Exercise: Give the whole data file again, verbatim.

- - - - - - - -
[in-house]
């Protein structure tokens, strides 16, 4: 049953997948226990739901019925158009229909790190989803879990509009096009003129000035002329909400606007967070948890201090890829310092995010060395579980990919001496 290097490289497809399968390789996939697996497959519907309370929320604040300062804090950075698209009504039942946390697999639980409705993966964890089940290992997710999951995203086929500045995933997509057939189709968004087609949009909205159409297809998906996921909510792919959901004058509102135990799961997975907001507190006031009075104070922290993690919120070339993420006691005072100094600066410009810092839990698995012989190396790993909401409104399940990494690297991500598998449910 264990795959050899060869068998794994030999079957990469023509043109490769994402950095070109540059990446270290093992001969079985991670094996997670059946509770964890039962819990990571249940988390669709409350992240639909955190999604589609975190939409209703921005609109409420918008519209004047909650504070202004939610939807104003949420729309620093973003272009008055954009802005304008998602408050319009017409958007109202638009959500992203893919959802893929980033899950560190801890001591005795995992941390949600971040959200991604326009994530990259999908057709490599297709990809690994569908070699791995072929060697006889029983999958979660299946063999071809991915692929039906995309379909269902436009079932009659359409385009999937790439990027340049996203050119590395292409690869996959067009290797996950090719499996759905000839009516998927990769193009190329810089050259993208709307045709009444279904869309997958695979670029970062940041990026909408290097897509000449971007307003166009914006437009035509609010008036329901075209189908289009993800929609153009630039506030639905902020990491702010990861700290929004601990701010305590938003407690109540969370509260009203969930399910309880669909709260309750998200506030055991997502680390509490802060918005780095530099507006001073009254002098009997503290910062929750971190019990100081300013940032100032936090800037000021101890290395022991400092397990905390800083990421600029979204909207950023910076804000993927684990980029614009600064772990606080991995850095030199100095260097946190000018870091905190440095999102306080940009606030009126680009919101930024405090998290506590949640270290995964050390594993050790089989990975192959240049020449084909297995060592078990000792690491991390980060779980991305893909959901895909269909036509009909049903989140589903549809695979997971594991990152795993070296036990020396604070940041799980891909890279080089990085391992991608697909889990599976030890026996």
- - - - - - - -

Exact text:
[in-house]
């Protein structure tokens, strides 16, 4: 049953997948226990739901019925158009229909790190989803879990509009096009003129000035002329909400606007967070948890201090890829310092995010060395579980990919001496 290097490289497809399968390789996939697996497959519907309370929320604040300062804090950075698209009504039942946390697999639980409705993966964890089940290992997710999951995203086929500045995933997509057939189709968004087609949009909205159409297809998906996921909510792919959901004058509102135990799961997975907001507190006031009075104070922290993690919120070339993420006691005072100094600066410009810092839990698995012989190396790993909401409104399940990494690297991500598998449910 264990795959050899060869068998794994030999079957990469023509043109490769994402950095070109540059990446270290093992001969079985991670094996997670059946509770964890039962819990990571249940988390669709409350992240639909955190999604589609975190939409209703921005609109409420918008519209004047909650504070202004939610939807104003949420729309620093973003272009008055954009802005304008998602408050319009017409958007109202638009959500992203893919959802893929980033899950560190801890001591005795995992941390949600971040959200991604326009994530990259999908057709490599297709990809690994569908070699791995072929060697006889029983999958979660299946063999071809991915692929039906995309379909269902436009079932009659359409385009999937790439990027340049996203050119590395292409690869996959067009290797996950090719499996759905000839009516998927990769193009190329810089050259993208709307045709009444279904869309997958695979670029970062940041990026909408290097897509000449971007307003166009914006437009035509609010008036329901075209189908289009993800929609153009630039506030639905902020990491702010990861700290929004601990701010305590938003407690109540969370509260009203969930399910309880669909709260309750998200506030055991997502680390509490802060918005780095530099507006001073009254002098009997503290910062929750971190019990100081300013940032100032936090800037000021101890290395022991400092397990905390800083990421600029979204909207950023910076804000993927684990980029614009600064772990606080991995850095030199100095260097946190000018870091905190440095999102306080940009606030009126680009919101930024405090998290506590949640270290995964050390594993050790089989990975192959240049020449084909297995060592078990000792690491991390980060779980991305893909959901895909269909036509009909049903989140589903549809695979997971594991990152795993070296036990020396604070940041799980891909890279080089990085391992991608697909889990599976030890026996």